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«Edited by ANNE MASON Research Fellow, Centre for Health Economics University of York and ADRIAN TOWSE Director, Office of Health Economics Radcliffe ...»

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These might include the critical significance of ‘perspective’, the sources of bias in signals about values and what can be done about them, the range of possible consequences, external effects, publicness of goods and bads, the insights to be had from sensitivity analyses, the distinction between (and therefore searching testing of) elements claimed to be ‘fixed’ rather than ‘variable’, the idea of opportunity cost and its meaning in the presence and absence of market signals, the idea that speed of implementation is a determinant of cost, and so on. This agenda-setting feature appears in both columns. Since the right-hand column is the more inclusive column, it must imply that some of the elements in a choice that may be thrown up in an initial brainstorming session using an economic ‘checklist’ would be deemed ‘beyond’ the scope of an economic analysis that was to be conducted according to the rules of the left-hand column.

j. Distributional concerns or interpersonal comparisons of welfare (utility) cannot be addressed with Paretianism or / versus Distributional concerns or interpersonal comparisons of subjective states may be an important part of the analysis, though there is precious little guidance as to how they are to be addressed and how combined with efficiency criteria Step (j) is not really a step in the Paretian scheme at all, since interpersonal


comparisons of subjective experiences, such as ‘welfare’ or ‘utility’, are either excluded by design or surreptitiously sneaked in by less careful analysts. Some have explicitly urged the use of unitary weights (e.g. Harberger’s third postulate in Harberger (1971)). Alan Williams himself urged the use of a system of weighting that discriminated against older people (Williams, 1997, 1998b).

The approach adopted to date by others on the right is scarcely more advanced however. Harberger (1978) explicitly analysed the qualitative effects of differential weights in the use of consumers’ and producers’ surplus in cost–benefit analysis, though – unlike Williams – without analysis of the source and moral authority of such weights. Advice from, for example, the National Institute for Health and Clinical Excellence (NICE) includes: treating unitary weights as provisional, conducting sensitivity analyses to test the impact of alternative weights on the application of a decision rule, taking account of the views of advisory bodies on specific distributional questions, conducting research into the distributional values that are held by the public, and embodying these concerns in the deliberative processes that translate economic and other evidence into practical advice for policy and professional practice, rather than embodying them in the economic evidence itself (NICE, 2004).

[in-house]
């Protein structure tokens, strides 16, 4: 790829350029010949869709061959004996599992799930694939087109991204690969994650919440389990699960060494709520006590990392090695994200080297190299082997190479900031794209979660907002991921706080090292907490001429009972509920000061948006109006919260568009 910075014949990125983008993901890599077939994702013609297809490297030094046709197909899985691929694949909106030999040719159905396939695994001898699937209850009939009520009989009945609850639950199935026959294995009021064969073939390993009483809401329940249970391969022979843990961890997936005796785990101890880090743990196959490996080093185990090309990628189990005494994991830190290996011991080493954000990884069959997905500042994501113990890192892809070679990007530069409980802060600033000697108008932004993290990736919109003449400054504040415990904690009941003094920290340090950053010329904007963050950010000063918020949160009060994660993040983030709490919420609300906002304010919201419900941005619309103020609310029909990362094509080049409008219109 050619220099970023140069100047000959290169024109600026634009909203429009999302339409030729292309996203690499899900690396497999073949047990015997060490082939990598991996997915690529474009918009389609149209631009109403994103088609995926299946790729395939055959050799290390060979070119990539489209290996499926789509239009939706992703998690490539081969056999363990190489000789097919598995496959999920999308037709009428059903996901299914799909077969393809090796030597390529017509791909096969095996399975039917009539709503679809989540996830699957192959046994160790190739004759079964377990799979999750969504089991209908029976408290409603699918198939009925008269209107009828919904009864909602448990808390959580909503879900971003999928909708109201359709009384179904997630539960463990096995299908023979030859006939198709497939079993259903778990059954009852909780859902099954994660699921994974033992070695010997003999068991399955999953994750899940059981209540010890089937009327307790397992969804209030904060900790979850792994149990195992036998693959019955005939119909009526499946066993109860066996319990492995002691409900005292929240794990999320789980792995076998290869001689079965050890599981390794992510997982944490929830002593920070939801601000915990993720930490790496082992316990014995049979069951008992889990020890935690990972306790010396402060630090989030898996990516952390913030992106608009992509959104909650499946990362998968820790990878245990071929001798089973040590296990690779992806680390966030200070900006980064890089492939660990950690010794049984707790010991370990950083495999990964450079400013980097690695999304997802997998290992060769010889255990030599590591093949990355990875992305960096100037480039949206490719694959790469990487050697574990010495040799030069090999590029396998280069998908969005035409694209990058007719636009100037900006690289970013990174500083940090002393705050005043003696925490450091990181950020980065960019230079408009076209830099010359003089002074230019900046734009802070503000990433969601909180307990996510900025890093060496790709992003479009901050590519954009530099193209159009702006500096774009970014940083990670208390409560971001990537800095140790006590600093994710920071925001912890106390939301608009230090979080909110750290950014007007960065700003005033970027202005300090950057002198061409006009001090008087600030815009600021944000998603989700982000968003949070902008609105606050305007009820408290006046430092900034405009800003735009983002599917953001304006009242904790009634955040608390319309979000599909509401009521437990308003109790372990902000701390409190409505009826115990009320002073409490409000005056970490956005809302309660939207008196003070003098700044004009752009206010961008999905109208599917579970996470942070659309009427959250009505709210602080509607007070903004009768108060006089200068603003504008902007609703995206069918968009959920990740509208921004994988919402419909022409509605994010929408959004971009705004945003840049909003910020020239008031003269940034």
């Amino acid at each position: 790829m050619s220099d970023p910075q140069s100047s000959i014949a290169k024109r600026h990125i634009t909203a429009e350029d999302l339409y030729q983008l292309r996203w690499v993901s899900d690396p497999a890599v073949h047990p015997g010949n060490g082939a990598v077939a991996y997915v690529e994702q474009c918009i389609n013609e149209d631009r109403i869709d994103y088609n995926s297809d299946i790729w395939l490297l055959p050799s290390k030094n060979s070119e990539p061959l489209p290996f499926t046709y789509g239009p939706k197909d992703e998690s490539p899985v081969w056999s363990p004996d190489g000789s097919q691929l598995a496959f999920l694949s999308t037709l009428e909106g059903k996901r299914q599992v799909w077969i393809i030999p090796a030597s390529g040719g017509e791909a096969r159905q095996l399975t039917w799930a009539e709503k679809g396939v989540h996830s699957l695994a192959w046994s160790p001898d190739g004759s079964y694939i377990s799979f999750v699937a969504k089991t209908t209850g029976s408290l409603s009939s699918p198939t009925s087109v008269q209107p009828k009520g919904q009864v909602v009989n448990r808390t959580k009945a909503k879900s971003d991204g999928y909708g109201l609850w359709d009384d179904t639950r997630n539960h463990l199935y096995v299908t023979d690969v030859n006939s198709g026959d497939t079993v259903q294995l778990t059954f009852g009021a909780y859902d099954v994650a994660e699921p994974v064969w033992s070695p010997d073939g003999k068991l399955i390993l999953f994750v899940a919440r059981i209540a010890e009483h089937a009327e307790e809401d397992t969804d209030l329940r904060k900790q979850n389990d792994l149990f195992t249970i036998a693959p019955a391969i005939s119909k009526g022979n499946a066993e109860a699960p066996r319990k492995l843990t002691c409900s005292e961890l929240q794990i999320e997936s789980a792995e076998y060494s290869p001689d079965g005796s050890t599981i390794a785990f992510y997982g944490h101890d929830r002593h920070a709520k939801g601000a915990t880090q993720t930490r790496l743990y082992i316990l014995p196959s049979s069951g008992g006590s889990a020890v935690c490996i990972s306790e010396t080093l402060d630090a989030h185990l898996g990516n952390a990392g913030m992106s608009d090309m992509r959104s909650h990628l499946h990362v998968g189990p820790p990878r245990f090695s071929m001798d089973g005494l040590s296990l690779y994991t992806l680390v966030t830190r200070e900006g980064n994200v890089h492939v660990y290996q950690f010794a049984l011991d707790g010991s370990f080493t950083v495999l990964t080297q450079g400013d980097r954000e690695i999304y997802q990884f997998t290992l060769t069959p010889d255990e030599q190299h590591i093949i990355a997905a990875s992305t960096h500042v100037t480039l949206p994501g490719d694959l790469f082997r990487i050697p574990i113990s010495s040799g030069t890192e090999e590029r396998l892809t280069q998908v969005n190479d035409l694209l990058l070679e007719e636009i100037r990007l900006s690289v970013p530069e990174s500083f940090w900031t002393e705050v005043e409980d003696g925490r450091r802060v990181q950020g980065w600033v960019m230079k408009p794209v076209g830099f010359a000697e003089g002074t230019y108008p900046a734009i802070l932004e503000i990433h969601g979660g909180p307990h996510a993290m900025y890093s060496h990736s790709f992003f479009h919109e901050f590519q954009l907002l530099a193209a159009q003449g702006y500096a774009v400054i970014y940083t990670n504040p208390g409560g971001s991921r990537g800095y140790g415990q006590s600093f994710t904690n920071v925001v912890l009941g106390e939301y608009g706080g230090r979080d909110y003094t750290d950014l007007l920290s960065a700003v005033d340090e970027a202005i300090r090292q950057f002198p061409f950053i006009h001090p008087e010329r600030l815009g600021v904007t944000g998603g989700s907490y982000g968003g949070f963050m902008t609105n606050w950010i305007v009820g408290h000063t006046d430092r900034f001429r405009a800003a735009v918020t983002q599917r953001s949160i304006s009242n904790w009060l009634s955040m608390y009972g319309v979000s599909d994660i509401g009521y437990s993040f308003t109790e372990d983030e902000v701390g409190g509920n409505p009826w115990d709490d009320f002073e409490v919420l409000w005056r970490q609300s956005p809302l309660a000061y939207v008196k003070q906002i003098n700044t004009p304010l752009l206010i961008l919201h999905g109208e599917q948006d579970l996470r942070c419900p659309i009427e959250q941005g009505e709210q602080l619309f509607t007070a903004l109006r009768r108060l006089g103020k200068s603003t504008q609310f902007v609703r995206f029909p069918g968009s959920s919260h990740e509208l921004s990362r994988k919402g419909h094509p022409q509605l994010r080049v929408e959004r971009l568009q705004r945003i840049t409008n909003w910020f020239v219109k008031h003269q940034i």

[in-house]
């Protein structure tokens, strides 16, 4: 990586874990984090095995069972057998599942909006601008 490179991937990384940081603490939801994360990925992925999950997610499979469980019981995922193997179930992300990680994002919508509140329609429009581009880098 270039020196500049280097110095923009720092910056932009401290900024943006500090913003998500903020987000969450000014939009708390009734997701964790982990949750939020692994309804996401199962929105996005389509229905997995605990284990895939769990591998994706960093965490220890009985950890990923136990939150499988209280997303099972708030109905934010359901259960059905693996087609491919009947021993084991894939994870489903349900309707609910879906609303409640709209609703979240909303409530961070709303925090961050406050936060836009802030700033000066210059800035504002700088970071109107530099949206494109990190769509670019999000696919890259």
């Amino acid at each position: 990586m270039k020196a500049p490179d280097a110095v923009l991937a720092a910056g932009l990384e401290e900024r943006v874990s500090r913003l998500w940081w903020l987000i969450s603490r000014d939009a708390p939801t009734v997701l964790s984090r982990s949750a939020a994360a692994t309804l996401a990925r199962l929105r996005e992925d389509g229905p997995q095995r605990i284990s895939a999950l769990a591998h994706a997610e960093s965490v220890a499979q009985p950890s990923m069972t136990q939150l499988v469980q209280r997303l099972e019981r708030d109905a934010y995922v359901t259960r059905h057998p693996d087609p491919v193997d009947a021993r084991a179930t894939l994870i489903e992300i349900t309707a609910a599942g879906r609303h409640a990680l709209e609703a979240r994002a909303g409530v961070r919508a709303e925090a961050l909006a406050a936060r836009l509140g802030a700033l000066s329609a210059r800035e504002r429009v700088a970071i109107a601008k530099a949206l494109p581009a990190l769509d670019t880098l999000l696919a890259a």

k. Public decisions can be modelled or ‘made’ through algorithmic processes like CEA (which may embody other algorithms, like QALYs) or / versus Public decisions can be informed by algorithmic processes, but often need to be supplemented by deliberative processes that are context dependent to assist the process of conflict resolution over values, to weigh up the significance of other contributors to the social good and to carry conviction with ‘the public’ Step (k) contains a more striking contrast between the two columns and develops the point just made about process. I may have overdrawn the distinction, but I think it is a real one which accords to the left-hand column a more ‘deterministic’ form of analysis than in the right-hand column. Both employ algorithms and models, but the right-hand column emphasises that at least parts of the agenda may be best addressed through a deliberative process. This is not quite the same as a consultative process. Through consultative processes one can gain information, even scientific information (if the consulting is done in a scientific way, for example by commissioning economists to discover people’s willingnesses to pay for additional QALYs), but the final decision is bound to be determined by the combining of what Lomas and colleagues (2005) call context-free scientific evidence, context-sensitive scientific evidence and colloquial evidence. The difference between the first two of these is well illustrated by the difference between explanatory and pragmatic trials, the former being rather good (one hopes) at establishing internal validity, and the latter (again, one hopes) at establishing external validity. Colloquial evidence is not scientific evidence at all, though frequently it is the only form of evidence